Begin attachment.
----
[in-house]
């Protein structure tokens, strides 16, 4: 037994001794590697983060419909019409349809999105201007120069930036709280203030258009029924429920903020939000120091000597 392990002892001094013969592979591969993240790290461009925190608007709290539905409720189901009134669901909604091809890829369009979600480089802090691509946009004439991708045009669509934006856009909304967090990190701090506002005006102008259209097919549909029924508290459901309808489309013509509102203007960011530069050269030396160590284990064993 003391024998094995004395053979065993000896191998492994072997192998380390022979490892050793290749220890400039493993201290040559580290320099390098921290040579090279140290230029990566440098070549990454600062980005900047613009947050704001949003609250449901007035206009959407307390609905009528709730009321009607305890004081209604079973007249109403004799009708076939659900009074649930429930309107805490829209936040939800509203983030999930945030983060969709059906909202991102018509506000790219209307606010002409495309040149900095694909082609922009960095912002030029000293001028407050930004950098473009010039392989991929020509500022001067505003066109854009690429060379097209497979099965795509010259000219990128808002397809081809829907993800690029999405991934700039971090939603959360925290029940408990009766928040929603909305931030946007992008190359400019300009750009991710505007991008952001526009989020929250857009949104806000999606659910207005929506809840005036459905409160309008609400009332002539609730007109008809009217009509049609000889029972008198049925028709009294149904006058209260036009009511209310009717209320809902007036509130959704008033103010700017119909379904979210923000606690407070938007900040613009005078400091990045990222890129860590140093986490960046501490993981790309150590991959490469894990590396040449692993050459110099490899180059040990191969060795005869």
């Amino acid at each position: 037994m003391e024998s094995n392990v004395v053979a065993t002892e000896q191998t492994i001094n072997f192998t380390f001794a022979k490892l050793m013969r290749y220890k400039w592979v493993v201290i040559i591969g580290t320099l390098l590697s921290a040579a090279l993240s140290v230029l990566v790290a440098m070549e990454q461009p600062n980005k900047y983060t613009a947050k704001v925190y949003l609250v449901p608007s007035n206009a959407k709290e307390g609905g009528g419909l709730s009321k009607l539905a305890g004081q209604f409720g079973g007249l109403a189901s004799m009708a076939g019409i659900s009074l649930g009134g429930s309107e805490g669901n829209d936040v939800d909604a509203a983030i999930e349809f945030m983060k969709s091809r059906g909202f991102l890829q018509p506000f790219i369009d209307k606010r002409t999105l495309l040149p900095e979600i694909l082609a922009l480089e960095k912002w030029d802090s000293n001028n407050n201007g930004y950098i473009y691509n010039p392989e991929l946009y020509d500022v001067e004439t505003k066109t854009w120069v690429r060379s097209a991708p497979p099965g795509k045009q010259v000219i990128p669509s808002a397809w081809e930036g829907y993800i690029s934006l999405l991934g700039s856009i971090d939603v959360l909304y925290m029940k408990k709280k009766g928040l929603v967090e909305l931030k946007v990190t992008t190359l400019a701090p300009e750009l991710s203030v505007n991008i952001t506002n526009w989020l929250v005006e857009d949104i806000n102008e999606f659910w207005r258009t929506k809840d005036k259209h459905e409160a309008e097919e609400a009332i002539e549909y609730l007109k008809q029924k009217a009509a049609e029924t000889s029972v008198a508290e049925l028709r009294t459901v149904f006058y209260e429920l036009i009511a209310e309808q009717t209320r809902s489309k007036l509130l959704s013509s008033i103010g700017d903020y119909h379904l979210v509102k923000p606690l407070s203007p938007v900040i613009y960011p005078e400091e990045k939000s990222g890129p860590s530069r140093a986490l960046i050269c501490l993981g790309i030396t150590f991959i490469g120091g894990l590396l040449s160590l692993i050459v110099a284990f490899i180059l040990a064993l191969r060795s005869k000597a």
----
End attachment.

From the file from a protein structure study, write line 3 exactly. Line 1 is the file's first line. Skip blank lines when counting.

């Amino acid at each position: 037994m003391e024998s094995n392990v004395v053979a065993t002892e000896q191998t492994i001094n072997f192998t380390f001794a022979k490892l050793m013969r290749y220890k400039w592979v493993v201290i040559i591969g580290t320099l390098l590697s921290a040579a090279l993240s140290v230029l990566v790290a440098m070549e990454q461009p600062n980005k900047y983060t613009a947050k704001v925190y949003l609250v449901p608007s007035n206009a959407k709290e307390g609905g009528g419909l709730s009321k009607l539905a305890g004081q209604f409720g079973g007249l109403a189901s004799m009708a076939g019409i659900s009074l649930g009134g429930s309107e805490g669901n829209d936040v939800d909604a509203a983030i999930e349809f945030m983060k969709s091809r059906g909202f991102l890829q018509p506000f790219i369009d209307k606010r002409t999105l495309l040149p900095e979600i694909l082609a922009l480089e960095k912002w030029d802090s000293n001028n407050n201007g930004y950098i473009y691509n010039p392989e991929l946009y020509d500022v001067e004439t505003k066109t854009w120069v690429r060379s097209a991708p497979p099965g795509k045009q010259v000219i990128p669509s808002a397809w081809e930036g829907y993800i690029s934006l999405l991934g700039s856009i971090d939603v959360l909304y925290m029940k408990k709280k009766g928040l929603v967090e909305l931030k946007v990190t992008t190359l400019a701090p300009e750009l991710s203030v505007n991008i952001t506002n526009w989020l929250v005006e857009d949104i806000n102008e999606f659910w207005r258009t929506k809840d005036k259209h459905e409160a309008e097919e609400a009332i002539e549909y609730l007109k008809q029924k009217a009509a049609e029924t000889s029972v008198a508290e049925l028709r009294t459901v149904f006058y209260e429920l036009i009511a209310e309808q009717t209320r809902s489309k007036l509130l959704s013509s008033i103010g700017d903020y119909h379904l979210v509102k923000p606690l407070s203007p938007v900040i613009y960011p005078e400091e990045k939000s990222g890129p860590s530069r140093a986490l960046i050269c501490l993981g790309i030396t150590f991959i490469g120091g894990l590396l040449s160590l692993i050459v110099a284990f490899i180059l040990a064993l191969r060795s005869k000597a």